martes, 12 de enero de 2016

JAMES, Henry, Jr.

From Hart and Leininger's Oxford Companion to American Literature, 6th ed.

JAMES, HENRY, JR. (1843-1916), son of Henry James, Sr., was born in New York City, and, with his brothers William, Garth (1845-83) and Robertson (1846-1910), received a remarkably cosmopolitan, eclectic education. The father, desiring his sons to be citizens of the world, believed that they should avoid forming definite habits of living or of intellect, until prepared to make wise choices of their own. Accordingly, Henry was privately educated by tutors until 1855, when the family went to Europe for a three-year stay. He also lived for a time in Newport (1858, 1860-62) before he entered Harvard Law School (1862). After 1866, although he lived mostly in Europe, his American home was at Cambridge. His conception of himself as a detached spectator of life was maturing, as was his idea that the American scene was hostile toward creative talent and offered no adequate subject matter.

For the time being, however, he divided his interest between European and American materials. During the late 1860s, encouraged by Howells, C. E. Norton, and others, he wrote critical articles and reviews, exhibiting admiration for the technique of George Eliot , and also produced short stories, frequently showing the influence of Hawthorne, one of his masters; a realistic novelette, "Watch and Ward" (Atlantic Monthly, 1871; in book form, 1878), concerned with a guardian who loves and marries his ward; and a farce, "Pyramus and Thisbe" (1869). His first important fiction was "A Passionate Pilgrim" (1871), in which he deals with the first of his great themes, the reactions of an eager American "pilgrim" when confronted with the fascinations of the complex European world of art and affairs.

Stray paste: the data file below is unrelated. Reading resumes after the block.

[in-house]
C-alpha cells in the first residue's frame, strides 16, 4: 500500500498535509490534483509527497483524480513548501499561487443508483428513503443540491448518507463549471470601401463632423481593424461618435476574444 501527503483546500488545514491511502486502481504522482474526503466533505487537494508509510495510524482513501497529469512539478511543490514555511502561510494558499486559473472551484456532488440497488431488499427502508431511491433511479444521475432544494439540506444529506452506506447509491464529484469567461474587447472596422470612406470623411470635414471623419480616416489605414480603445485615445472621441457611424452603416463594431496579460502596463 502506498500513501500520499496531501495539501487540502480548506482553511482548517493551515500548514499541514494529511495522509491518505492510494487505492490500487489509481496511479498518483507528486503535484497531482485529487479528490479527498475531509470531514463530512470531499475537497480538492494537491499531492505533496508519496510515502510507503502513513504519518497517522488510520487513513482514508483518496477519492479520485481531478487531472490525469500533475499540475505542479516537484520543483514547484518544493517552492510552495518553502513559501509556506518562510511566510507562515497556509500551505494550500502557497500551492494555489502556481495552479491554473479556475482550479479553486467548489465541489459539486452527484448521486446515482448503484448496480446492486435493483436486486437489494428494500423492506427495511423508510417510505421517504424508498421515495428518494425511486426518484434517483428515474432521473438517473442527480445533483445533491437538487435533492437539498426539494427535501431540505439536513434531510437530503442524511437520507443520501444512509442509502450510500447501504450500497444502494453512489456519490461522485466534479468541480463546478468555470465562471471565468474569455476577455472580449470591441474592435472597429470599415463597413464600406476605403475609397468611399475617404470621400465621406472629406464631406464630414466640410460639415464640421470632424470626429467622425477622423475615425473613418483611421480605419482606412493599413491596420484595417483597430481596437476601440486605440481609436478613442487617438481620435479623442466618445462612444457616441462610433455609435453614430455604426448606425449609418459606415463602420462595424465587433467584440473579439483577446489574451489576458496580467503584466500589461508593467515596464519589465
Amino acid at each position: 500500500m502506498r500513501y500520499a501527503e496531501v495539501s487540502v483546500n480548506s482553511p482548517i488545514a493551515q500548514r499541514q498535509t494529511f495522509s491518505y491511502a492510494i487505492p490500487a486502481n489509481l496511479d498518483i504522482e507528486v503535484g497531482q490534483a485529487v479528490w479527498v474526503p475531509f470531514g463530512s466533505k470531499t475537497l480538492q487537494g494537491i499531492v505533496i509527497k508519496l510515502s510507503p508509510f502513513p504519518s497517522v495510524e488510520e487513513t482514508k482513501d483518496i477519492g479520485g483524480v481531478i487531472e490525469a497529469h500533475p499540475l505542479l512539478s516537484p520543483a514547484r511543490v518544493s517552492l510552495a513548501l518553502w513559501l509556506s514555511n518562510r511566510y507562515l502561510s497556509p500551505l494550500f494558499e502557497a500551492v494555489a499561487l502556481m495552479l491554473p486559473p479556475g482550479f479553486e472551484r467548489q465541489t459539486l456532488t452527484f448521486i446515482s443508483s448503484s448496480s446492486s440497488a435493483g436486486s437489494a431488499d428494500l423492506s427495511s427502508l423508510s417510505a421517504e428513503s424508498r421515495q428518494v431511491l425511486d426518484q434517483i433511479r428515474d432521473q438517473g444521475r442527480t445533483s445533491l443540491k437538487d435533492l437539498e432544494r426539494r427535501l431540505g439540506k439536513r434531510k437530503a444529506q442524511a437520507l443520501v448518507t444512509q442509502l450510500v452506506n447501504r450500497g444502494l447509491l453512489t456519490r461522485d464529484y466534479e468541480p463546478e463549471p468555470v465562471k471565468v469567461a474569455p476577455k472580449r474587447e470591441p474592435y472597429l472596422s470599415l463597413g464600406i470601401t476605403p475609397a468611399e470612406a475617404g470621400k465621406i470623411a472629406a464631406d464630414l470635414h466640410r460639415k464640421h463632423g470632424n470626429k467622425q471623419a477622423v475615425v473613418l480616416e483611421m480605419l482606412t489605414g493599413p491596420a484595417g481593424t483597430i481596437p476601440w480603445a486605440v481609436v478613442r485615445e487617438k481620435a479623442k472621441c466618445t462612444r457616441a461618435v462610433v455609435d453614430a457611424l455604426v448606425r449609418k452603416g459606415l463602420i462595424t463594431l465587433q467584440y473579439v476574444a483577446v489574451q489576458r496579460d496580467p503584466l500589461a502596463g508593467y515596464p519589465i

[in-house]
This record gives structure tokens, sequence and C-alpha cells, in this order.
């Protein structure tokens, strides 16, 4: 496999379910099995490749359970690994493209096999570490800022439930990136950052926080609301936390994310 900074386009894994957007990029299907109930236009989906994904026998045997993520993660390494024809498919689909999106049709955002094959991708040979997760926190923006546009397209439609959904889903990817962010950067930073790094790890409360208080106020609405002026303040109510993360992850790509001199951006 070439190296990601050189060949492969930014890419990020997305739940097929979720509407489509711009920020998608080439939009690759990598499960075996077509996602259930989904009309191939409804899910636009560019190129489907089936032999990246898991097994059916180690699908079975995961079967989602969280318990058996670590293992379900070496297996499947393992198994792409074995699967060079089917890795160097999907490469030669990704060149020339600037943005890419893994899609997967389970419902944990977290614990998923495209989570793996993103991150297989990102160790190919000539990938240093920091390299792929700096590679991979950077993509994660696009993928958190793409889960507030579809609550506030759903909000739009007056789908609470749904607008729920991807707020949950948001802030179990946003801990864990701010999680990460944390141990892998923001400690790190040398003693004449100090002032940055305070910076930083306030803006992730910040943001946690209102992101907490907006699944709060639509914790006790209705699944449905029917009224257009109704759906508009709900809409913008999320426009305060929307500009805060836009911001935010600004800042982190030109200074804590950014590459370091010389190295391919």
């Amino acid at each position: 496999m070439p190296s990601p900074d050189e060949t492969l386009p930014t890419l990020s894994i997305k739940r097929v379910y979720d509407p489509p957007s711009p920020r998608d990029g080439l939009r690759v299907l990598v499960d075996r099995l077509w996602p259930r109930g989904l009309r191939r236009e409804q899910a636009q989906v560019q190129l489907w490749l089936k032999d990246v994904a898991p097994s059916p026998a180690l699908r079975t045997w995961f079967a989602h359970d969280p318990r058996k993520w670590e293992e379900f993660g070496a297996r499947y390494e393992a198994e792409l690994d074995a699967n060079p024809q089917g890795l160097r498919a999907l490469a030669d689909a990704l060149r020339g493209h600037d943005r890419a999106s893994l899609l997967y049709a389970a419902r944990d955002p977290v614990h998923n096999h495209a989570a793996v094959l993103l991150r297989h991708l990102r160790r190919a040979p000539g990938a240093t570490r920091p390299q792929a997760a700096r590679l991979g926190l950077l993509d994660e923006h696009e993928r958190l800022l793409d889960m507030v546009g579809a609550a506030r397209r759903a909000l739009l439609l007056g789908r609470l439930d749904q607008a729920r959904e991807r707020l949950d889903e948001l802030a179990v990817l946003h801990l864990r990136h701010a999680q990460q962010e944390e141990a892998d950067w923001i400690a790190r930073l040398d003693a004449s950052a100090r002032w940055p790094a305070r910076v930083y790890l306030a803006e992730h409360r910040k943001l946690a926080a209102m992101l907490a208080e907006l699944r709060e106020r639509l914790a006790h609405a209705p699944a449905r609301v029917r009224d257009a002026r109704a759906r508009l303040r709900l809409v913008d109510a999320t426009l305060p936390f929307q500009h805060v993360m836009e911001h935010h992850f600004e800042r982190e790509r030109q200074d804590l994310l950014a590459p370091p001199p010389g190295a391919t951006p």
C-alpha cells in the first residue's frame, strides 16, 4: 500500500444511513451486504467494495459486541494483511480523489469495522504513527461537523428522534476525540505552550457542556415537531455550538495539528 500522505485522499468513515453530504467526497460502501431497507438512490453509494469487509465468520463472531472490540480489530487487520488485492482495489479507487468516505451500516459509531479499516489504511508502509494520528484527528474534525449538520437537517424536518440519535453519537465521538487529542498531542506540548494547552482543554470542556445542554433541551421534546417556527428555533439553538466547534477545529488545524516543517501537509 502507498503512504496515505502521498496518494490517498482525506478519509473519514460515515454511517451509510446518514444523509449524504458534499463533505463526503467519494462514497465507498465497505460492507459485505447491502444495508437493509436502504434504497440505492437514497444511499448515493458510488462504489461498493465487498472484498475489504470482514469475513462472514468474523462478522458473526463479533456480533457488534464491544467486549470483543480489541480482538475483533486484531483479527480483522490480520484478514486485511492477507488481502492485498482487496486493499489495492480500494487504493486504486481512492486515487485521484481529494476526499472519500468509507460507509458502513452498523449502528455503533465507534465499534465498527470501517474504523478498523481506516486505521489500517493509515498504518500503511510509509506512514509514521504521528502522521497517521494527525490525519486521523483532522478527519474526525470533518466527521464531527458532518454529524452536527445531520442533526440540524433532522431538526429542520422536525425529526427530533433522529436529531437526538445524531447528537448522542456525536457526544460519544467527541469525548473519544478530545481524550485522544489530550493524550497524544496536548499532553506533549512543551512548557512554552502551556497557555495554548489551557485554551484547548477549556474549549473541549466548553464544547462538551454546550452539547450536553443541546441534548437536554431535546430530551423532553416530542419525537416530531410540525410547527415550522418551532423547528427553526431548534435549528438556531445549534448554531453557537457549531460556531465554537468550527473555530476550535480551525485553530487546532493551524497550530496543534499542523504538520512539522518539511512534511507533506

The author himself during this period was often a pilgrim to the transatlantic world, which he came to regard as his spiritual fatherland, moving there permanently in 1875. During a year in Paris he associated with such masters of his art as Turgenev and Flaubert, but after 1876 he made his home mainly in London, with which much of his writing is concerned. His first novel, following A Passionate Pilgrim and Other Tales (1875) and Transatlantic Sketches (1875), mainly treating his views of England and Italy, was Roderick Hudson (1876), concerned with the failure of an American sculptor in Rome, resulting from a lack of inner discipline. Other novels and tales of this early London period, when James's course of life was still for him a matter of doubt and self-questioning, include The American (1877), contrasting French and American standards of conduct; The Europeans (1878), reversing the situation by bringing Europeans into a New England background; Daisy Miller (1879), whose wide popularity is probably owing to its portrayal of a charming, ingenuous American girl; An International Episode (1879), a novelette showing the reactions of Englishmen to the American scene and of an American heiress to aristocratic Britain; The Madonna of the Future and Other Tales (1879); and Confidence (1880), a romantic, melodramatic novelette about a group of expatriated Americans.